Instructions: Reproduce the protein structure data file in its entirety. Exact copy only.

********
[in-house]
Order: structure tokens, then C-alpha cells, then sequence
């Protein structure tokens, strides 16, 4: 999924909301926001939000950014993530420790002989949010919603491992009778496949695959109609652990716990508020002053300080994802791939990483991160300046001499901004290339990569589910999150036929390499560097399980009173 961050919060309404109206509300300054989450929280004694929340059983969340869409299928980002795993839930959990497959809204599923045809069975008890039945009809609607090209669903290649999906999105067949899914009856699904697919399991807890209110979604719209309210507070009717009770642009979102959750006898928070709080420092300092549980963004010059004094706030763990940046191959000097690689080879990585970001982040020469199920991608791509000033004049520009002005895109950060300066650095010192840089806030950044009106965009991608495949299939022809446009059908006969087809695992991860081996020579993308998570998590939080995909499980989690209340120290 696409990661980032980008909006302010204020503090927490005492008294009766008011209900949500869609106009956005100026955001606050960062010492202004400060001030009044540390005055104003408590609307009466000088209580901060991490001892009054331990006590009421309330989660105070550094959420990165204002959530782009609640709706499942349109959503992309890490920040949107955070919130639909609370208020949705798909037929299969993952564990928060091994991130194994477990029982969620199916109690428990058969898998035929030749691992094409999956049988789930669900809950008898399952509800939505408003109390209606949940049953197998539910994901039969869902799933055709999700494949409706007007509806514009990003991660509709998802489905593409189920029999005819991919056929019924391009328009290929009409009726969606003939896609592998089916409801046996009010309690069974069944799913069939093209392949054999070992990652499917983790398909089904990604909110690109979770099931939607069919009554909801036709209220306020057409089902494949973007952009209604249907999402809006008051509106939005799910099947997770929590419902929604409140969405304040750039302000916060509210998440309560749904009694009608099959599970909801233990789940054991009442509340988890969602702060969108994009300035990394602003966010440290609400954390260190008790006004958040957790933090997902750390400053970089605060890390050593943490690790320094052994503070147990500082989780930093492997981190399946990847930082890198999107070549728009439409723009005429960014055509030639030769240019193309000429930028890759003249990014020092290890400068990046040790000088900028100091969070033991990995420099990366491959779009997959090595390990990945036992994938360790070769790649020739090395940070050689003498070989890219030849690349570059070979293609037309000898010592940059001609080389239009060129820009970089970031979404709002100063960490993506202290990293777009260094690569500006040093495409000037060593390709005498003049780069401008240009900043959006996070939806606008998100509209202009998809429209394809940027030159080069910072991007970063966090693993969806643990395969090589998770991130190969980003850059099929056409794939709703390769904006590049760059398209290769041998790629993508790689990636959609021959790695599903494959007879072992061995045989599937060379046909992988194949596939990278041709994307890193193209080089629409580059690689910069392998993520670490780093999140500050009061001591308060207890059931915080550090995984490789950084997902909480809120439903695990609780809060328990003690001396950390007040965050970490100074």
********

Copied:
[in-house]
Order: structure tokens, then C-alpha cells, then sequence
């Protein structure tokens, strides 16, 4: 999924909301926001939000950014993530420790002989949010919603491992009778496949695959109609652990716990508020002053300080994802791939990483991160300046001499901004290339990569589910999150036929390499560097399980009173 961050919060309404109206509300300054989450929280004694929340059983969340869409299928980002795993839930959990497959809204599923045809069975008890039945009809609607090209669903290649999906999105067949899914009856699904697919399991807890209110979604719209309210507070009717009770642009979102959750006898928070709080420092300092549980963004010059004094706030763990940046191959000097690689080879990585970001982040020469199920991608791509000033004049520009002005895109950060300066650095010192840089806030950044009106965009991608495949299939022809446009059908006969087809695992991860081996020579993308998570998590939080995909499980989690209340120290 696409990661980032980008909006302010204020503090927490005492008294009766008011209900949500869609106009956005100026955001606050960062010492202004400060001030009044540390005055104003408590609307009466000088209580901060991490001892009054331990006590009421309330989660105070550094959420990165204002959530782009609640709706499942349109959503992309890490920040949107955070919130639909609370208020949705798909037929299969993952564990928060091994991130194994477990029982969620199916109690428990058969898998035929030749691992094409999956049988789930669900809950008898399952509800939505408003109390209606949940049953197998539910994901039969869902799933055709999700494949409706007007509806514009990003991660509709998802489905593409189920029999005819991919056929019924391009328009290929009409009726969606003939896609592998089916409801046996009010309690069974069944799913069939093209392949054999070992990652499917983790398909089904990604909110690109979770099931939607069919009554909801036709209220306020057409089902494949973007952009209604249907999402809006008051509106939005799910099947997770929590419902929604409140969405304040750039302000916060509210998440309560749904009694009608099959599970909801233990789940054991009442509340988890969602702060969108994009300035990394602003966010440290609400954390260190008790006004958040957790933090997902750390400053970089605060890390050593943490690790320094052994503070147990500082989780930093492997981190399946990847930082890198999107070549728009439409723009005429960014055509030639030769240019193309000429930028890759003249990014020092290890400068990046040790000088900028100091969070033991990995420099990366491959779009997959090595390990990945036992994938360790070769790649020739090395940070050689003498070989890219030849690349570059070979293609037309000898010592940059001609080389239009060129820009970089970031979404709002100063960490993506202290990293777009260094690569500006040093495409000037060593390709005498003049780069401008240009900043959006996070939806606008998100509209202009998809429209394809940027030159080069910072991007970063966090693993969806643990395969090589998770991130190969980003850059099929056409794939709703390769904006590049760059398209290769041998790629993508790689990636959609021959790695599903494959007879072992061995045989599937060379046909992988194949596939990278041709994307890193193209080089629409580059690689910069392998993520670490780093999140500050009061001591308060207890059931915080550090995984490789950084997902909480809120439903695990609780809060328990003690001396950390007040965050970490100074």